BEIJING: Mercedes-Benz, the auto manufacturer, is increasing its focus on China, where consumer spending habits, particularly in the luxury sector, have proved more immune to the economic downturn than in most other major markets.

During the first seven months of 2009, Mercedes sold more than 31,000 vehicles in China, a figure that was up 49% year-on-year, and included 7,250 S-Class sedans, a model which holds a market share of 44% in the premium category.

Klaus Maier, president/ceo of the German firm's Chinese arm, said that "in addition to the excellence of our flagship S-Class, we believe that the overall Chinese environment played a major role in China becoming the largest S-Class market in the world."

"The government's stimulus measures have a more far-reaching effect, as it did not only help limit the impact of the downturn, but it actually spurred and boosted the growth of China's overall economy," he added. 

Having launched a number of vehicles in the country over 2009 to date, including the latest B-Class, E-Class and Smart car, Mercedes intends to add more than ten further models to its portfolio there this year.

As part of this process, it introduced the new S-Class range, featuring a total of nine different variants, in the world's most populous nation last week.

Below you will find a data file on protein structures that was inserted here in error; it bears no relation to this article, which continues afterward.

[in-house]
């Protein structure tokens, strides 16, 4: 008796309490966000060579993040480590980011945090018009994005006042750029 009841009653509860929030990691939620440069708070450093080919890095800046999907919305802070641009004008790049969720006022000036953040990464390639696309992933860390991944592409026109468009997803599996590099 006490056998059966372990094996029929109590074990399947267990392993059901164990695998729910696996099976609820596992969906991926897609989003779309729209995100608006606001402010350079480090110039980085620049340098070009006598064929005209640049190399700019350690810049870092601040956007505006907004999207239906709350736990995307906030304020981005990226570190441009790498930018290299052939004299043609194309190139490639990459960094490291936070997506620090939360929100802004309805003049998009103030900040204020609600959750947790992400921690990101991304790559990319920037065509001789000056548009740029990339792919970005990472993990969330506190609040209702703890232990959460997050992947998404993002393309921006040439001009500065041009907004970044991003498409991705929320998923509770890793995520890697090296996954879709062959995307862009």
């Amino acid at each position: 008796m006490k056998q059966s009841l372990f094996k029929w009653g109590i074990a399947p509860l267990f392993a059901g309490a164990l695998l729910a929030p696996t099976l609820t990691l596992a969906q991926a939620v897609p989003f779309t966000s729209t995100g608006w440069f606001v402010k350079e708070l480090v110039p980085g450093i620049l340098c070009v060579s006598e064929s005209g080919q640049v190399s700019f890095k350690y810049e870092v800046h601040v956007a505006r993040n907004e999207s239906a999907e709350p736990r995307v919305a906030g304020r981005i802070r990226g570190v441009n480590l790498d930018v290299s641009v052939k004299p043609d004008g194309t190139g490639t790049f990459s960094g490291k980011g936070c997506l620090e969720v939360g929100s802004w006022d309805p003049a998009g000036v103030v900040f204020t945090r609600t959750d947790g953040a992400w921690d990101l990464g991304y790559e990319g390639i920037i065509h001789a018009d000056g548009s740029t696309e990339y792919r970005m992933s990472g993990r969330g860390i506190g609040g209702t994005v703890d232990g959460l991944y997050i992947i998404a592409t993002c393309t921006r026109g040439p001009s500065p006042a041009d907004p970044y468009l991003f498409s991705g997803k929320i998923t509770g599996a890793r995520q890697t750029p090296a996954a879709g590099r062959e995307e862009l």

One of the unique qualities of the Chinese market, according to Mercedes, is that the typical owner of an S-Class sedan is 40 years old, compared with 55 years old in Europe.

Bjoern Hauber, its general manager of sales and marketing in the Asian nation, said "this younger age group in China can be accredited to the country's rapid economic development in recent years. The booming Chinese economy has led more people to become wealthy at a younger age."

Hauber also suggested that Chinese luxury consumers are particularly interested in buying optional extras and purchasing products which have been personalised for their specific tastes.

"With the launch of the ninth new generation S-Class models, we will meet the specific and diversified needs of those very customers," he said.

Another area of growing importance is the environment, and the new S-Class range features a hybrid model which uses a lithium-ion battery.

"The environment has become such an important topic for the Chinese government. We foresee future demand by Chinese customers for eco-friendly cars in the luxury segment," Maier said.

Data sourced from China Daily/Xinhua; additional content by WARC staff